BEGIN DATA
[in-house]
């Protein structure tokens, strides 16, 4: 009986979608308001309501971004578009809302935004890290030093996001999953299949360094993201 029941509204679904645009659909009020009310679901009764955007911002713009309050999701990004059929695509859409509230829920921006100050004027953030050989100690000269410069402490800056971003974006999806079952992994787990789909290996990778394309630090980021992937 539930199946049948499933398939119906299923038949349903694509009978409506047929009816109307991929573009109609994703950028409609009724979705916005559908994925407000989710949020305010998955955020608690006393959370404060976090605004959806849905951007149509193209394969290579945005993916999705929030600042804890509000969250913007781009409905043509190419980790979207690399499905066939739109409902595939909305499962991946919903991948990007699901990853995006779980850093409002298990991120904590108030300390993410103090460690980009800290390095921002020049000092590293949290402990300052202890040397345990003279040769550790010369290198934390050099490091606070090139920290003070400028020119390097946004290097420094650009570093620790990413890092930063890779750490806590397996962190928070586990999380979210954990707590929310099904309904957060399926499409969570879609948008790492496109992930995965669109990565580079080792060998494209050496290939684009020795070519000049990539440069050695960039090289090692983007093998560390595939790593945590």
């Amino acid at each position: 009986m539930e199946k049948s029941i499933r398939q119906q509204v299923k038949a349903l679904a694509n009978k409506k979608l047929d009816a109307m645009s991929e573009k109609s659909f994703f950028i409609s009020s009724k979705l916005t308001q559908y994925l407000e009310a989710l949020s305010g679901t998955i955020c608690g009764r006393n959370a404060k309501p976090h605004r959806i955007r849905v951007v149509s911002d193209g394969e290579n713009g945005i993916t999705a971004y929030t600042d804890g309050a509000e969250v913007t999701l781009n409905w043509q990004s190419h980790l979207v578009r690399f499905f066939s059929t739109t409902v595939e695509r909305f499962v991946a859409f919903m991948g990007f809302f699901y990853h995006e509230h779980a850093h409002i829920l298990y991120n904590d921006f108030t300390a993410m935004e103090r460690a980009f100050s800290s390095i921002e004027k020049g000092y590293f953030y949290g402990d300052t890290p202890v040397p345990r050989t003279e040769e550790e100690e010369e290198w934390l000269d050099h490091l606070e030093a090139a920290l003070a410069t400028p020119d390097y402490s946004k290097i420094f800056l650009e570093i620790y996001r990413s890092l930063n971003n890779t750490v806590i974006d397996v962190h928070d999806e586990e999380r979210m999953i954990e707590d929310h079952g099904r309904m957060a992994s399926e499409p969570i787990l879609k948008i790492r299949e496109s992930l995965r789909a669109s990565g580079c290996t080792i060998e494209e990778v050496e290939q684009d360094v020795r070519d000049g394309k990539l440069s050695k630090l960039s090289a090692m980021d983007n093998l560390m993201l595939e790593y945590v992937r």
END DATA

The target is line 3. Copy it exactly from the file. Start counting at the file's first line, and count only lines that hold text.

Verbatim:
């Amino acid at each position: 009986m539930e199946k049948s029941i499933r398939q119906q509204v299923k038949a349903l679904a694509n009978k409506k979608l047929d009816a109307m645009s991929e573009k109609s659909f994703f950028i409609s009020s009724k979705l916005t308001q559908y994925l407000e009310a989710l949020s305010g679901t998955i955020c608690g009764r006393n959370a404060k309501p976090h605004r959806i955007r849905v951007v149509s911002d193209g394969e290579n713009g945005i993916t999705a971004y929030t600042d804890g309050a509000e969250v913007t999701l781009n409905w043509q990004s190419h980790l979207v578009r690399f499905f066939s059929t739109t409902v595939e695509r909305f499962v991946a859409f919903m991948g990007f809302f699901y990853h995006e509230h779980a850093h409002i829920l298990y991120n904590d921006f108030t300390a993410m935004e103090r460690a980009f100050s800290s390095i921002e004027k020049g000092y590293f953030y949290g402990d300052t890290p202890v040397p345990r050989t003279e040769e550790e100690e010369e290198w934390l000269d050099h490091l606070e030093a090139a920290l003070a410069t400028p020119d390097y402490s946004k290097i420094f800056l650009e570093i620790y996001r990413s890092l930063n971003n890779t750490v806590i974006d397996v962190h928070d999806e586990e999380r979210m999953i954990e707590d929310h079952g099904r309904m957060a992994s399926e499409p969570i787990l879609k948008i790492r299949e496109s992930l995965r789909a669109s990565g580079c290996t080792i060998e494209e990778v050496e290939q684009d360094v020795r070519d000049g394309k990539l440069s050695k630090l960039s090289a090692m980021d983007n093998l560390m993201l595939e790593y945590v992937r």